This interview was conducted over email with Jack, a student at Duke University and a citizen of Myanmar, by Gargi Mahadeshwar, a second-year undergraduate student working for the Duke Human Rights Center at the Franklin Humanities Institute.

Please join us for The Myanmar Coup Faculty and Student Perspectives where Jack will be speaking about Myanmar on November 18 at 7:30.

Gargi Mahadeshwar (GM): Tell me a little bit about yourself and what brought you to Duke.

Jack (J): My name is Jack and a junior at Duke Kunshan/ Duke this year. I was admitted to Duke’s undergraduate degree program in China at Duke Kunshan University. I was attracted to the prospect of receiving a Duke education in China and ended up at DKU and hopefully at Duke for my semester abroad this spring.

GM: What are your thoughts on the UN’s response to the Myanmar coup (or lack thereof)?

J: Many in the country see the UN’s response to be very superficial and I share a somewhat similar sentiment. The people look to institutions like the UN to intervene in ways that will force the junta to relinquish power. However, we have seen for the past 10 months that this is not the case. Statement after statement, closed door meeting after another and still the situation in the country still has not improved. When the UN and the international community could not help, the people resorted to an armed revolution escalating things even more.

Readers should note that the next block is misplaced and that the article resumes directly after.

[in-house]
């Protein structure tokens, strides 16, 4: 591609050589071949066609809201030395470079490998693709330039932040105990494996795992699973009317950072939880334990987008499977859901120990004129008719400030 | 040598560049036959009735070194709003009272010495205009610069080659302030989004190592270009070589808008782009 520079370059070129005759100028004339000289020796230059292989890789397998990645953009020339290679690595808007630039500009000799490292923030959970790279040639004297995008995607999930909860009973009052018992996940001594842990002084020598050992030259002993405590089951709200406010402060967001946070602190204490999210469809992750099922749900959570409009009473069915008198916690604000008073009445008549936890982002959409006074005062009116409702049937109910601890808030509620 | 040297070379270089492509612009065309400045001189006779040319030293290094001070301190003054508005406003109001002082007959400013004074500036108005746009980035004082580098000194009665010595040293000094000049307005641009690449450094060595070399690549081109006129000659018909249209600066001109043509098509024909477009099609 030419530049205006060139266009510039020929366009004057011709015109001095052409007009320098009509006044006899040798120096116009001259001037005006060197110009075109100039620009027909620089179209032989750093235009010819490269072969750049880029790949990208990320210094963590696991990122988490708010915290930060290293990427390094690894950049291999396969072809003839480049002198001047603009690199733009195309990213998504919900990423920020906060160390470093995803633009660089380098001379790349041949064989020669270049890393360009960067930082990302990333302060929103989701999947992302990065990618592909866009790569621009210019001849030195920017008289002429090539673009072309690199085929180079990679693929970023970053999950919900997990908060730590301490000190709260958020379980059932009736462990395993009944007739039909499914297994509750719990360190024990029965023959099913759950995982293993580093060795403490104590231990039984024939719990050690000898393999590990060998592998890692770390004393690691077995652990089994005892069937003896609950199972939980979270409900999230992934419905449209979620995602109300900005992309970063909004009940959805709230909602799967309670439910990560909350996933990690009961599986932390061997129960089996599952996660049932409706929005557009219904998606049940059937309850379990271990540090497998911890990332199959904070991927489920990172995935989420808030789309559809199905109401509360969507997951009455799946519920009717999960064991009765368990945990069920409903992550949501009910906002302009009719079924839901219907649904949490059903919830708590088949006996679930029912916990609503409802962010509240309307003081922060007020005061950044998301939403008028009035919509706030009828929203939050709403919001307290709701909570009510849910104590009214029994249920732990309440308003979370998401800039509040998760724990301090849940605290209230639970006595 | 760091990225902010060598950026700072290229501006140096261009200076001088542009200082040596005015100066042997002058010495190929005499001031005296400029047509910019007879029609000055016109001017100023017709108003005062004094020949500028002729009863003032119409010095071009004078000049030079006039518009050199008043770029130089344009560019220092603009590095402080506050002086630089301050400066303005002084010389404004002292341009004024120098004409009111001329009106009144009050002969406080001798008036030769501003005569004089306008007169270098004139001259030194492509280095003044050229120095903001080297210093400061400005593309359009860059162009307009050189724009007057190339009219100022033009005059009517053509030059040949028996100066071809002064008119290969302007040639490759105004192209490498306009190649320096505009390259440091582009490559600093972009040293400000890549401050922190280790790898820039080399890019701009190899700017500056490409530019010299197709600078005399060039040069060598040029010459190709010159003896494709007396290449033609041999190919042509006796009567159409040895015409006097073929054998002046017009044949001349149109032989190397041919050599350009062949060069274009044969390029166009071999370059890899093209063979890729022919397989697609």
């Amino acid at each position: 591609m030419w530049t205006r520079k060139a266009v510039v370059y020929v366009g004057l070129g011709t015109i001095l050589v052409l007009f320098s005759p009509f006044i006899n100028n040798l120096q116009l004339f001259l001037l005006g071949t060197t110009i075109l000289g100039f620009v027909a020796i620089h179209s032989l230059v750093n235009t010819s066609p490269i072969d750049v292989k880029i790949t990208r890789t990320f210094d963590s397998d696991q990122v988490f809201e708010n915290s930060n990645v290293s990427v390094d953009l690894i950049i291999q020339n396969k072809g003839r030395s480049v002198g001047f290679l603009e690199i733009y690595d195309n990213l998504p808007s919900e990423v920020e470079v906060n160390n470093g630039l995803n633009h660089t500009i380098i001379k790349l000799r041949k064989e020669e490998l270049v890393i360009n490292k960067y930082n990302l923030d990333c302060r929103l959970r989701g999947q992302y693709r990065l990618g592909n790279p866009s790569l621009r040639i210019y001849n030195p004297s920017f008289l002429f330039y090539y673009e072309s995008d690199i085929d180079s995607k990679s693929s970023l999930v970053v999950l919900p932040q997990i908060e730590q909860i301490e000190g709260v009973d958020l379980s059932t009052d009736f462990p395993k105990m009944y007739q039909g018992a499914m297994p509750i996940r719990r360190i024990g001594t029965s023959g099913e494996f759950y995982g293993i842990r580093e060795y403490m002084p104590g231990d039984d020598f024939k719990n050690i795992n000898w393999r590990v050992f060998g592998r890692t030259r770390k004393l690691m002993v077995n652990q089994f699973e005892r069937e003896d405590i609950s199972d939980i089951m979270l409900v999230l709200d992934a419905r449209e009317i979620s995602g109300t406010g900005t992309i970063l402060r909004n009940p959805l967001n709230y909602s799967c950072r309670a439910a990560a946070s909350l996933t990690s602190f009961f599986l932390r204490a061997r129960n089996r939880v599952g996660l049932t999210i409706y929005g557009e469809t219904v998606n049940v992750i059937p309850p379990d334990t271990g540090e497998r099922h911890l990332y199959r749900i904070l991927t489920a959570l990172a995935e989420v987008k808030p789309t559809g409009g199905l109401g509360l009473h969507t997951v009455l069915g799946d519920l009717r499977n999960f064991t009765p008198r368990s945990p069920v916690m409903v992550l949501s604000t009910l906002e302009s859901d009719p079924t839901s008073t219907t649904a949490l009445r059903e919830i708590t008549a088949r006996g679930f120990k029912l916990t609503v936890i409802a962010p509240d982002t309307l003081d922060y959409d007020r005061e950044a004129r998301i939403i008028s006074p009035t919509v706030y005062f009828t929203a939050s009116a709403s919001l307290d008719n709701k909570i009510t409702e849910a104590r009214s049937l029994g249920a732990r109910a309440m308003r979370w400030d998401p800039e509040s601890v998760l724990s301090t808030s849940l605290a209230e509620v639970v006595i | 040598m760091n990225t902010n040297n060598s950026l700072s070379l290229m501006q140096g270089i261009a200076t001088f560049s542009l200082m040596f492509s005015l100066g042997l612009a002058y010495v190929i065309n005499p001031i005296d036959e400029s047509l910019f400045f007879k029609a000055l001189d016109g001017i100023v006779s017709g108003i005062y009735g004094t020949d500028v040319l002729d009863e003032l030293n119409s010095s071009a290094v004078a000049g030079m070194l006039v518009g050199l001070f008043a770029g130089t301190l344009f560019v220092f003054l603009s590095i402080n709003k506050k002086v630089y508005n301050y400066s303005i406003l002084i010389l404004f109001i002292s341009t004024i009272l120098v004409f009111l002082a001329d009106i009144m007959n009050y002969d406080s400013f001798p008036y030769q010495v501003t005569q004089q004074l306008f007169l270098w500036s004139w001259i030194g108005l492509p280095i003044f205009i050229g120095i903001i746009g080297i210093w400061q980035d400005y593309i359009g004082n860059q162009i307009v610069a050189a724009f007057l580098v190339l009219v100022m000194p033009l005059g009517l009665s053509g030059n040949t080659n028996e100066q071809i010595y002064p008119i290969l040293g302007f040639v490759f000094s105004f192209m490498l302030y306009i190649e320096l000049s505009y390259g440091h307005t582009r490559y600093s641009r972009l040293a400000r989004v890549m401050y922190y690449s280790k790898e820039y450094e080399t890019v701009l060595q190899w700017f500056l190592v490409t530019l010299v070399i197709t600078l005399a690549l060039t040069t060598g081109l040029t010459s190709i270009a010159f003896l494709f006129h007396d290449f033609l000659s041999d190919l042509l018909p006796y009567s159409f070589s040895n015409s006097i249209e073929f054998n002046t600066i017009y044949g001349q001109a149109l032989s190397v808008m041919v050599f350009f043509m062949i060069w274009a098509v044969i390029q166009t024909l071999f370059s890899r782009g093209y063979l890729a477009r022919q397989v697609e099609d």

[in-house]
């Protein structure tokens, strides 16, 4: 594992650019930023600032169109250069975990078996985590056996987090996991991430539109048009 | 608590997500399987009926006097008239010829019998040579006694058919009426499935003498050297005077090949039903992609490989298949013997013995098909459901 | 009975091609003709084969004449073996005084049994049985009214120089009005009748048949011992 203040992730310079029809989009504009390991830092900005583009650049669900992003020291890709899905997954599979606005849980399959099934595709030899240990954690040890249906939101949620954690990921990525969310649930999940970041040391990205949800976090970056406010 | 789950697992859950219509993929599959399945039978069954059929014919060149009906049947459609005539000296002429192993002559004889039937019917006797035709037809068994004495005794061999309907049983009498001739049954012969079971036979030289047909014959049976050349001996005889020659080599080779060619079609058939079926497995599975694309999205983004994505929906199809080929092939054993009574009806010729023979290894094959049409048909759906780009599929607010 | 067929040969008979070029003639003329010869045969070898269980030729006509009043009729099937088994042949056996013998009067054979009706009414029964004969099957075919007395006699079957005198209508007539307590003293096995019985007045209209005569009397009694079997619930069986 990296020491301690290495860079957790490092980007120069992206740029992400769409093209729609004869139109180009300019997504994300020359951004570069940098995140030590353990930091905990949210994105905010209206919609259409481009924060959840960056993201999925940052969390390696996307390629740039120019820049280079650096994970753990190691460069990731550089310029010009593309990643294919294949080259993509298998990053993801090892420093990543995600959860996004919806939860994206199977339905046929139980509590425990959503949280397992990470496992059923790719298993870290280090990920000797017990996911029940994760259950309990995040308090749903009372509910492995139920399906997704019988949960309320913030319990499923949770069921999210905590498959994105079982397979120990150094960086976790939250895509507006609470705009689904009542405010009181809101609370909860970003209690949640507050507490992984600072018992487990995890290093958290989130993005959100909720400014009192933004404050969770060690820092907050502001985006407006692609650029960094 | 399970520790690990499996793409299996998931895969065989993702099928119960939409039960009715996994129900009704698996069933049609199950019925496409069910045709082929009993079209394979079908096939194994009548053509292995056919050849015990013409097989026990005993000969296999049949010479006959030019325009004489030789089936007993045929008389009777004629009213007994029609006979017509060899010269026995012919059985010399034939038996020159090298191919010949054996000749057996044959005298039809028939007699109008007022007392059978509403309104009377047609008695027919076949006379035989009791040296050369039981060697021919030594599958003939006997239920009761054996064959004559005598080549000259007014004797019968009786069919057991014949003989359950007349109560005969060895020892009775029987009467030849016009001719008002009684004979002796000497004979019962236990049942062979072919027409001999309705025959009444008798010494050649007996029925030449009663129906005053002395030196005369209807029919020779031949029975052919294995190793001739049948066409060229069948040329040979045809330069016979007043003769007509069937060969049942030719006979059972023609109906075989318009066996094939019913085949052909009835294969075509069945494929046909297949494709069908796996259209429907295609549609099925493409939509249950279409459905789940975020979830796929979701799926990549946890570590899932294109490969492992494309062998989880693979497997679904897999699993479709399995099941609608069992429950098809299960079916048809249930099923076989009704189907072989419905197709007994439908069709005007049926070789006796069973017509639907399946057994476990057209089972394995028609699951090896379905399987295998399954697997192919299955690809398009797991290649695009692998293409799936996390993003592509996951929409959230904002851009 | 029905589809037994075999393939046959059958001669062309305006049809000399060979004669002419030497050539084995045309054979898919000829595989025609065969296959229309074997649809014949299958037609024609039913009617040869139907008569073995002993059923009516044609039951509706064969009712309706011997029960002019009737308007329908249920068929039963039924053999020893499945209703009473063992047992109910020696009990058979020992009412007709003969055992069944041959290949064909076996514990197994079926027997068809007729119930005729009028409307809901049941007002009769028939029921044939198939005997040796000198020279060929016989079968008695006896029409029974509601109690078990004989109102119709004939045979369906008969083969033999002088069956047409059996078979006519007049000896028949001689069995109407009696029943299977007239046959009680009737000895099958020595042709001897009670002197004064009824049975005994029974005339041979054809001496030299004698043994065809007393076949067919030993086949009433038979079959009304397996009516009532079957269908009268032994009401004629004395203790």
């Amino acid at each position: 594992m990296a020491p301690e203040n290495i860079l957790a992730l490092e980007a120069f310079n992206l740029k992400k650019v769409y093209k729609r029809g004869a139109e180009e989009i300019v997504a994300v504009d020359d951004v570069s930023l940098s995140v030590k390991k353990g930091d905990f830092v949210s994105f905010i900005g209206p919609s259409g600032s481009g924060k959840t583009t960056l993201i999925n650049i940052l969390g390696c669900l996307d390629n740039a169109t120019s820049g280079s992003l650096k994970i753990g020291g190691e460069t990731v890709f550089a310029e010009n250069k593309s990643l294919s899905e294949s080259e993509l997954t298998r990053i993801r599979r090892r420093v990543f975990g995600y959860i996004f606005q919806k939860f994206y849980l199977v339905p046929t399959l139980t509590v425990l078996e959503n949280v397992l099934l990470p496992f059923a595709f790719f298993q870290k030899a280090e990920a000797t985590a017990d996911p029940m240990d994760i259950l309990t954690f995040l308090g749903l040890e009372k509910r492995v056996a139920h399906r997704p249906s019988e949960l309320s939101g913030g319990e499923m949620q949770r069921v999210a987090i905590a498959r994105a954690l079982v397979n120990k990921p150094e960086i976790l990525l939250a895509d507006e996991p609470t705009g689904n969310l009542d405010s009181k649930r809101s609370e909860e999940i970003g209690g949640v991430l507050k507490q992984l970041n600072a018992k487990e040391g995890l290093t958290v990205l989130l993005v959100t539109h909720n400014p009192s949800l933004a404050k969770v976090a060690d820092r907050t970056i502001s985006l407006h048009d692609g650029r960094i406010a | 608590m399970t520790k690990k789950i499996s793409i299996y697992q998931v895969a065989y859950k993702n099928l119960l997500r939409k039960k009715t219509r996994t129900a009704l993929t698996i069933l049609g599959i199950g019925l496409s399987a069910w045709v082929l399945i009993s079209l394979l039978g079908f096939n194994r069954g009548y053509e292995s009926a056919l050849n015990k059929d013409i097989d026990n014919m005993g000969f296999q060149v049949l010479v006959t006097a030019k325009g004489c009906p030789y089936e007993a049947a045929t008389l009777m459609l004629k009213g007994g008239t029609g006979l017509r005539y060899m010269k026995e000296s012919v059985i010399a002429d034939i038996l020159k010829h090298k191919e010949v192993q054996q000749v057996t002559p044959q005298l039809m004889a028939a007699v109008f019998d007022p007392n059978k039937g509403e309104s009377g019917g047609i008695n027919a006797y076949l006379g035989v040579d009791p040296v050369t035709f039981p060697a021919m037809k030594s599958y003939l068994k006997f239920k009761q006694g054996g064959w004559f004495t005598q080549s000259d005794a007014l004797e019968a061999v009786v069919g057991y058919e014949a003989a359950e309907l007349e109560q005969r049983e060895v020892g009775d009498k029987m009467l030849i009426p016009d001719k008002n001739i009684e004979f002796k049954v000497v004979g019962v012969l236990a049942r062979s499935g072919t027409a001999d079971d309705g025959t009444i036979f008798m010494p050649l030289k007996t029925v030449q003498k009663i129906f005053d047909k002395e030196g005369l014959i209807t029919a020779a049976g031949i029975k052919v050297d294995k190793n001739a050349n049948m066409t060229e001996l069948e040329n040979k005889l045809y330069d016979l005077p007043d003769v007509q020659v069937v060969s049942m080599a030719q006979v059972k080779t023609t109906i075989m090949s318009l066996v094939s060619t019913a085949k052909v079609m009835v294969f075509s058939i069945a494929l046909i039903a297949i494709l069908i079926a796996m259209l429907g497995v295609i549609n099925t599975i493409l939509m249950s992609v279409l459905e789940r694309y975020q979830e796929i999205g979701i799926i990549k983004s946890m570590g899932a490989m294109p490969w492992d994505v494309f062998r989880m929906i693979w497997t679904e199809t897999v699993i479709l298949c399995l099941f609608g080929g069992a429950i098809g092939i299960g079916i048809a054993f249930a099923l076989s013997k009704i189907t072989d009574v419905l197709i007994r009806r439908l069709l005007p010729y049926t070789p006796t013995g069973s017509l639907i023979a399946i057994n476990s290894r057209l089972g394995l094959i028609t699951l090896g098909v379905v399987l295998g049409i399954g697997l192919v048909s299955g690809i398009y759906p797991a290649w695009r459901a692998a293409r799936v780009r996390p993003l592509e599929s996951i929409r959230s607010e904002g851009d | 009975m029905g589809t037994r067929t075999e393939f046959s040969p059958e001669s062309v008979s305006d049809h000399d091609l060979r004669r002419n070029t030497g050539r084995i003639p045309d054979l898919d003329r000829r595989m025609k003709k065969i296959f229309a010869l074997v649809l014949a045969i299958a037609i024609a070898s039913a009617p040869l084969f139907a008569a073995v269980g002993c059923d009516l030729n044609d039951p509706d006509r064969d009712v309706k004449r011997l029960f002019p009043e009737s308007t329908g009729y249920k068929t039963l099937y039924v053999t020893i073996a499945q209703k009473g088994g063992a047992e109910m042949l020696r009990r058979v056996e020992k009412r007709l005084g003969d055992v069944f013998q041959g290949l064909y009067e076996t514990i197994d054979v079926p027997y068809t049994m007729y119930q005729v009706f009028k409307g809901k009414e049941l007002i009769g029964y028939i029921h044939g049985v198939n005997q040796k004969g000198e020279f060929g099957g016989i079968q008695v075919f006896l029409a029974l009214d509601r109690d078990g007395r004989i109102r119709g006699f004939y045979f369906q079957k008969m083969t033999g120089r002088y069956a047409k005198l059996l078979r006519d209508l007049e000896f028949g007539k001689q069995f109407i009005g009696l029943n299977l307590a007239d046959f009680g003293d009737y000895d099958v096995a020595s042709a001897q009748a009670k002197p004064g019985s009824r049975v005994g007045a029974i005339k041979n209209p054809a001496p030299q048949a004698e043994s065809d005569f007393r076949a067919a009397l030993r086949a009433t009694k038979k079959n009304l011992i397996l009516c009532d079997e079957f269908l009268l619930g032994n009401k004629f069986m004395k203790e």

GM: As the coup continues, what do you hope to see in terms of international responses?

J: The international community can and is obliged to cut any sources of income for the junta, place an arms embargo and freeze all military official assets abroad. At the same time provide support for the National Unity Government and ramp up humanitarian aid to affected areas.

GM: How has the coup and activist responses changed your perspective on local and international activism?

J: I have always seen activism as an integral part of any society and the coup highlighted this importance even more. Having grown up under an oppressive regime for a fair share of my life, I see activism as a crucial factor to bring about change. This coup has shown that with more oppression comes even greater activism.

GM: What would you define as success for activists?

J: It is hard to answer this question because activists right now have a common goal and that is the removal of the military junta from power and bring it under civilian control. For some this would be a success but for many other activists, success goes beyond the ousting of the junta. Ethnic activists will see success when their states can enjoy more autonomy, others will see success in the return of power to Aung San Su Kyi.

GM: What do you hope people will take away from this event?

J: I just hope this event will bring more attention to the events unfolding in Myanmar.

GM: What can people do to help?

J: People can help by donating to the cause .The link is one of many that is raising funds for the Burmese revolution.